Newtown, CT – October 14, 2011
There's nothing more infuriating than hearing hospitals complain that lower costs for those who pay for health care means lower revenues to them and potentially fewer jobs – it's infuriating because while their bank accounts have gotten fatter, and their buildings have gotten shinier and bigger, the average income of an American family has decreased by 7% in the last decade. And as we reported recently, much of that decrease was caused by higher healthcare premiums. The hospital industry's worry about lost jobs means new job creation for everyone else. So while it might be bad news for them, it's fantastic news for the renewal of America. Boardroom discussions in some hospitals have centered on "socking it to the insurers one last time", at least acknowledging that the party is over, and that revenue compression is coming. But let's get real folks. It's not the insurers that are getting socked, it's every business, every municipality and school system, and every household. What has happened in the American health care system is a transfer of wealth from every household to a few organizations. No real value has been created, because the average quality of care hasn't improved much in the past decade. It just costs more out of our pockets every single year. And what hospitals and other providers have to get through their heads is that revenue compression doesn't have to equate to margin compression. In fact, a recent presentation by the folks from Ardent who participate in the CMS ACE demo shows how much additional margin can be created when hospitals focus on internal cost controls rather than simply jacking up prices. Fortunately, this is all in process of changing, led by the provider and payer organizations in this country that are truly chasing value rather than volume. And the first inkling of that change came last week when the Letters of Intent for Model 1 of the CMMI's Bundled Payment Pilot came pouring in.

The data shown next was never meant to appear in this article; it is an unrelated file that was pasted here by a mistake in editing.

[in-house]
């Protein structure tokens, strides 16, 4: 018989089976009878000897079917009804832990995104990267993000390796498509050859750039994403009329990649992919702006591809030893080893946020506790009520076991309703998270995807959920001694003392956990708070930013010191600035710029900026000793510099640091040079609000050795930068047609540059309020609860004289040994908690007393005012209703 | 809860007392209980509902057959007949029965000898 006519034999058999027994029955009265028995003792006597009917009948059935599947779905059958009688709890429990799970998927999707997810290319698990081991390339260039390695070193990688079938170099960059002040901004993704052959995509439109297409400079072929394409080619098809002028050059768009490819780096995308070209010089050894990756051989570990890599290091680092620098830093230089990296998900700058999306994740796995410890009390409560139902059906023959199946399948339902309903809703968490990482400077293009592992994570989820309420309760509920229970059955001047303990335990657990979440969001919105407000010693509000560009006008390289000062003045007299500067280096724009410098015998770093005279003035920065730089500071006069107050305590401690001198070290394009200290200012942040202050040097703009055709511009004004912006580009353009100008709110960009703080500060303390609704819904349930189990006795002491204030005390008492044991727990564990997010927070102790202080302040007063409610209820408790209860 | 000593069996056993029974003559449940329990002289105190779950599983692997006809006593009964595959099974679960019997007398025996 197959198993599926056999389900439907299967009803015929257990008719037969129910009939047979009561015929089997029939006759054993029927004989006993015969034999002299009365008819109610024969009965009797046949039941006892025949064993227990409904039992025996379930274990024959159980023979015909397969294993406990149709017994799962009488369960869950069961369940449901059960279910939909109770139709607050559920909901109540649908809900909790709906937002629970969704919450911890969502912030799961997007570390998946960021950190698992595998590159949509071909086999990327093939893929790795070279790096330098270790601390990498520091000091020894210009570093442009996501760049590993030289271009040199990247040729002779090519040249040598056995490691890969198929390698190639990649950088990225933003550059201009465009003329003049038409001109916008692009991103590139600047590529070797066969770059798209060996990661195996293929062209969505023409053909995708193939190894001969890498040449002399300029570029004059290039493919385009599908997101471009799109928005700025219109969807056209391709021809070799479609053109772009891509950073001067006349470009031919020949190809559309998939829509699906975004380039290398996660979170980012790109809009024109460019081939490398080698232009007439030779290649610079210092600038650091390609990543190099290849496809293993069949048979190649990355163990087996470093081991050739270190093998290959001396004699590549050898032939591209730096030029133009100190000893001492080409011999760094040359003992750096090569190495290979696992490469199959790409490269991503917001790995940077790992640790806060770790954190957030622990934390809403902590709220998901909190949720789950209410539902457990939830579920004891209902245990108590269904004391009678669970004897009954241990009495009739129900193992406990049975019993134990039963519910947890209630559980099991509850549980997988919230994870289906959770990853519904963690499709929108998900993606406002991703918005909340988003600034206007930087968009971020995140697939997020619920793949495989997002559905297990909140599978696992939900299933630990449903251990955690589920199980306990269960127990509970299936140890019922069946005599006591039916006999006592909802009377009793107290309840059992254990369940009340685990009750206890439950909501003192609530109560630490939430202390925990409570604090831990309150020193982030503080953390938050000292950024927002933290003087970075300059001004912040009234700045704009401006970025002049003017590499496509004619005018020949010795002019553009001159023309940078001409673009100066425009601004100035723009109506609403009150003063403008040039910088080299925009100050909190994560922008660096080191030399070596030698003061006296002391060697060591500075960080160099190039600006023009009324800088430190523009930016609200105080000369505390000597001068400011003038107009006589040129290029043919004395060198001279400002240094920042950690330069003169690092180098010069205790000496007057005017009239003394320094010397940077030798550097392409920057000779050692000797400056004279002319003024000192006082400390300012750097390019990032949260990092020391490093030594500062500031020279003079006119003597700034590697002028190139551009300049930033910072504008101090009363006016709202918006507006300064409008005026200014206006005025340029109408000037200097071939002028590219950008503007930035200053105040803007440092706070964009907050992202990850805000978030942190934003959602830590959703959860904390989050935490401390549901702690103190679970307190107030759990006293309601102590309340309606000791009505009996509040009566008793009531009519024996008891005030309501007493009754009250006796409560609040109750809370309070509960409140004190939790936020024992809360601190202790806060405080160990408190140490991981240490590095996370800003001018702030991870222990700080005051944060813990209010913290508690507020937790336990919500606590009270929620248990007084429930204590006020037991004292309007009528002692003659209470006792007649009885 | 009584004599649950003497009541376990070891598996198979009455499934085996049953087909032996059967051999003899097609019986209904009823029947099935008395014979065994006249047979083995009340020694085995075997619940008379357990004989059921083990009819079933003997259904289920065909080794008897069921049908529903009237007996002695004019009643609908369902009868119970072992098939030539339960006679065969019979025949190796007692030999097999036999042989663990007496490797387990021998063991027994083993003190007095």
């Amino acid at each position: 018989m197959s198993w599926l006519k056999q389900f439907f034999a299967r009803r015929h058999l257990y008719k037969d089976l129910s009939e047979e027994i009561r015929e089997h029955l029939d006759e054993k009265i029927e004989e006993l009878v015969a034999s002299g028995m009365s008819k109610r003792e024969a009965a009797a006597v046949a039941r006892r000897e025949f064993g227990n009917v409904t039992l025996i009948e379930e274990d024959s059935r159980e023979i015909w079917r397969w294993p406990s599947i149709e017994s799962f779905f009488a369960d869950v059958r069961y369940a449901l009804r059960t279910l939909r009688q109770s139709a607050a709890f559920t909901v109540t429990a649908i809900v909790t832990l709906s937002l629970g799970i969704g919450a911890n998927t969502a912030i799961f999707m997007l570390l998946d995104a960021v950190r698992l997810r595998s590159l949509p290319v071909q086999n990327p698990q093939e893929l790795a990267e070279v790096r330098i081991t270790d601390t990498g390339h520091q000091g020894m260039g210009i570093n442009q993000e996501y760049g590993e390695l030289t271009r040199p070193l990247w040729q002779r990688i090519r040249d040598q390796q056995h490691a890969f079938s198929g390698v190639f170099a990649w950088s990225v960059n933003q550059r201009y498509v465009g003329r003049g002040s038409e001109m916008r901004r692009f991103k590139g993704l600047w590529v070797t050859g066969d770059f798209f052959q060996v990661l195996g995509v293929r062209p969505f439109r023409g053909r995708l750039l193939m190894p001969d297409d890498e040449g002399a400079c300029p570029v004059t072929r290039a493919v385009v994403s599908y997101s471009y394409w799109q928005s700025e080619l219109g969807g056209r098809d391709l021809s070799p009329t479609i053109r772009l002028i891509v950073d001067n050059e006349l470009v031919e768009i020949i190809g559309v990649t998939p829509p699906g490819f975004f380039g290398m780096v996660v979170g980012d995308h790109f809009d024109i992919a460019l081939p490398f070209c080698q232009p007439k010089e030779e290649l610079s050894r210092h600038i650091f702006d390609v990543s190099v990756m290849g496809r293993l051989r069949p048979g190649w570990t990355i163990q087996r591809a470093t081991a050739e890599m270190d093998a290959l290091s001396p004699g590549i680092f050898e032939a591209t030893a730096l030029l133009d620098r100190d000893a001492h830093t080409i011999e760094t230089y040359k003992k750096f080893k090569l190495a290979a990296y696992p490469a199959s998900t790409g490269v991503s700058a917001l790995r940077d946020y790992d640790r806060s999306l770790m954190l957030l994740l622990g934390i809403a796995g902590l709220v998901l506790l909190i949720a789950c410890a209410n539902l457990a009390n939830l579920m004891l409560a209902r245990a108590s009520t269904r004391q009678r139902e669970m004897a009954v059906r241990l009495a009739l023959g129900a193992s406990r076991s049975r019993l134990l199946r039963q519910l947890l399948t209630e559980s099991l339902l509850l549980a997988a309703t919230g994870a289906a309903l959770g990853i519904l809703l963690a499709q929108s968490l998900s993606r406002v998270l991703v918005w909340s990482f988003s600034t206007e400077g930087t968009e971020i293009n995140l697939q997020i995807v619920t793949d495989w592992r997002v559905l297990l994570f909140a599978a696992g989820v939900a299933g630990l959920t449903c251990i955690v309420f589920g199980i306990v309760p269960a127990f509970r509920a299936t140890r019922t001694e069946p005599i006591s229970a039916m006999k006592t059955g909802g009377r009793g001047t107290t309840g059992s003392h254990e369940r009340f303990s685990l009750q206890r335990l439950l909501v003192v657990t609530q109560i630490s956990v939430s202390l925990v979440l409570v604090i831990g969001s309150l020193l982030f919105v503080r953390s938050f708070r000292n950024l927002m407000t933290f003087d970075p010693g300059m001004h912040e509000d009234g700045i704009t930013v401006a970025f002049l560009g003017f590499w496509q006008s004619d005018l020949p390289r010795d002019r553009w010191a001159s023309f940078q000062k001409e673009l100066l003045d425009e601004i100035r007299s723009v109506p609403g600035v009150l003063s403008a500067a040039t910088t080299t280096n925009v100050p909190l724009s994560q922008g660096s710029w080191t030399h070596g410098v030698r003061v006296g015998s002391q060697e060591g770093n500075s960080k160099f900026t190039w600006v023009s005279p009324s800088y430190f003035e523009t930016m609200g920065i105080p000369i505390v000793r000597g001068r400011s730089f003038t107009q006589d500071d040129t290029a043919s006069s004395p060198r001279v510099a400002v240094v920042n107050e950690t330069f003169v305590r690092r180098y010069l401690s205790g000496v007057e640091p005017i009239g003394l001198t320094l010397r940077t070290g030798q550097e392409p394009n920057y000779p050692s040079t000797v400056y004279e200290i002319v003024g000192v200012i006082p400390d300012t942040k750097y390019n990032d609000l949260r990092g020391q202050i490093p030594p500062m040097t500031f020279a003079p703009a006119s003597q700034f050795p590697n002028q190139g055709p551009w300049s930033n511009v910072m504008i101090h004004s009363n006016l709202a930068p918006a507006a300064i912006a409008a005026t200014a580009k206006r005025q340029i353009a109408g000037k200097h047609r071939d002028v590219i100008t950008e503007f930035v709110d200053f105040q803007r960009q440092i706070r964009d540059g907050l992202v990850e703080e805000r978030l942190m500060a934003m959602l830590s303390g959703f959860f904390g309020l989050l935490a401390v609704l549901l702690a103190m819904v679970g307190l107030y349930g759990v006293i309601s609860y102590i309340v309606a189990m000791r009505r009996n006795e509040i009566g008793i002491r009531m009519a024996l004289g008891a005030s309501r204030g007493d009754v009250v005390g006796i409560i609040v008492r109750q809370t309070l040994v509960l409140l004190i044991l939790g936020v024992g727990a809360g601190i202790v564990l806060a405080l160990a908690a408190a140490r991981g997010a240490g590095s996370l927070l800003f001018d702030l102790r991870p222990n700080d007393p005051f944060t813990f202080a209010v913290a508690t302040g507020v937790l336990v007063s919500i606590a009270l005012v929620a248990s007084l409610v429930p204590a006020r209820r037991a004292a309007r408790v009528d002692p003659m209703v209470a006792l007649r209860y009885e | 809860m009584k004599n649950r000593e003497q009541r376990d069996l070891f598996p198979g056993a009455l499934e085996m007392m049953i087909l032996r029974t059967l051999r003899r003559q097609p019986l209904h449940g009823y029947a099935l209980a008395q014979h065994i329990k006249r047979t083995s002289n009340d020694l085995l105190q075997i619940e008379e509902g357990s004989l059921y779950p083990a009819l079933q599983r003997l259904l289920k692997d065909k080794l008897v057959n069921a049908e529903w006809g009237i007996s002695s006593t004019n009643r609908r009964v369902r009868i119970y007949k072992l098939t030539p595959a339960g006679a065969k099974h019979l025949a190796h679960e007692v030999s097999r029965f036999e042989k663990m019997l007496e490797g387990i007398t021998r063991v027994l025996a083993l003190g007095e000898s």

What this means to you – we all have to double down on efforts to accelerate the momentum for this transformation. And it is building. The Governor of Arkansas recently announced that payment for health care in that state will migrate to bundled payments. There are other statewide pilots in California (led by the IHA), Colorado (led by us and the Colorado Business Group on Health), New Jersey and North Carolina (led by the Blues), and Wisconsin (led by the Aligning Forces effort). In addition to these statewide efforts, there are local pilots in other parts of the country led by a variety of plans and providers. In a few weeks the Letters of Intent for the other three models of the CMMI Bundled Payment Pilot are due, and we do expect a very strong nationwide response. This week we've released a special version of our freeware that will help Applicants analyze their Part A and B Medicare data. In the weeks to come we will continue to share best practices on contracting and gain sharing. We have to pull out all the stops and take risks, because more of the same only means more misery….at least for most of us.
Francois de Brantes
Health Care Incentives Improvement Institute, Inc.